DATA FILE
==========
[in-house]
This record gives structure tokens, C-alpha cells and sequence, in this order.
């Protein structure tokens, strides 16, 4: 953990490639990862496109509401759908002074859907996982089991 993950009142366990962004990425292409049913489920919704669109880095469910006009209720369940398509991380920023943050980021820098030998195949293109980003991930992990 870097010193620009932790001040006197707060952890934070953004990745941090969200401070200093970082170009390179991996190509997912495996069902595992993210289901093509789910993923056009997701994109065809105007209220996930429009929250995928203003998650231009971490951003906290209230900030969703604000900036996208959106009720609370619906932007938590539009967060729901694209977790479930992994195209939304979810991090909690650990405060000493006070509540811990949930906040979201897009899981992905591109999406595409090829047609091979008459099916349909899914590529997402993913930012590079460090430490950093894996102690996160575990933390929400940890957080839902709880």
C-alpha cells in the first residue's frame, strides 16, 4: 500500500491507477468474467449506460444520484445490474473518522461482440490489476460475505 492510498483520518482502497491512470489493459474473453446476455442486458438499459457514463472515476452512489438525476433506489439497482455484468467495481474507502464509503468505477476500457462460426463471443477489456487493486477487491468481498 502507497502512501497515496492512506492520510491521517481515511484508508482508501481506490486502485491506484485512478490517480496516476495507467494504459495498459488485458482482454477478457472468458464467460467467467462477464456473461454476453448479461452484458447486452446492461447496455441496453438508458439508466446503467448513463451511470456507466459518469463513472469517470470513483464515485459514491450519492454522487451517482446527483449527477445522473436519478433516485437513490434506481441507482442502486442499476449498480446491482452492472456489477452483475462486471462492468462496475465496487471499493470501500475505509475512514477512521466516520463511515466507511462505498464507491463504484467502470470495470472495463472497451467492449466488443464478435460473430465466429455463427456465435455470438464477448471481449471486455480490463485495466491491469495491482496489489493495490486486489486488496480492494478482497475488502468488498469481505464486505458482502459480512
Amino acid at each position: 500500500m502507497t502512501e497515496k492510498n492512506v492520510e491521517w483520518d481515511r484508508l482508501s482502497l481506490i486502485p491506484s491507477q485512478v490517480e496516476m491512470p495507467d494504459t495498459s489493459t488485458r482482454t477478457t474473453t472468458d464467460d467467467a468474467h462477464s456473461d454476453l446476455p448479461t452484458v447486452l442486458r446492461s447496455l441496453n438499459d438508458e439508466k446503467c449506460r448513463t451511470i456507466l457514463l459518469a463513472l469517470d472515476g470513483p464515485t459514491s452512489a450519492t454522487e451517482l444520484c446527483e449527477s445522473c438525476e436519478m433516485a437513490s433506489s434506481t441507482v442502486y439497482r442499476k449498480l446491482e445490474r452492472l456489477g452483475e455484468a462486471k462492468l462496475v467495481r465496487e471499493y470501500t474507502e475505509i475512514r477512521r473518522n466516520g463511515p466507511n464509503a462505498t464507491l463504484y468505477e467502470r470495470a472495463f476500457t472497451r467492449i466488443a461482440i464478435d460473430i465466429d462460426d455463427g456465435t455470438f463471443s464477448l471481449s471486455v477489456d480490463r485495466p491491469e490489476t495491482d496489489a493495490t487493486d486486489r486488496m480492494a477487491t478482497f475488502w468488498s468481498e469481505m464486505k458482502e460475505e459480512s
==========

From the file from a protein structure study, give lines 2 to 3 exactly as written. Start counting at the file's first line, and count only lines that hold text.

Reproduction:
This record gives structure tokens, C-alpha cells and sequence, in this order.
């Protein structure tokens, strides 16, 4: 953990490639990862496109509401759908002074859907996982089991 993950009142366990962004990425292409049913489920919704669109880095469910006009209720369940398509991380920023943050980021820098030998195949293109980003991930992990 870097010193620009932790001040006197707060952890934070953004990745941090969200401070200093970082170009390179991996190509997912495996069902595992993210289901093509789910993923056009997701994109065809105007209220996930429009929250995928203003998650231009971490951003906290209230900030969703604000900036996208959106009720609370619906932007938590539009967060729901694209977790479930992994195209939304979810991090909690650990405060000493006070509540811990949930906040979201897009899981992905591109999406595409090829047609091979008459099916349909899914590529997402993913930012590079460090430490950093894996102690996160575990933390929400940890957080839902709880």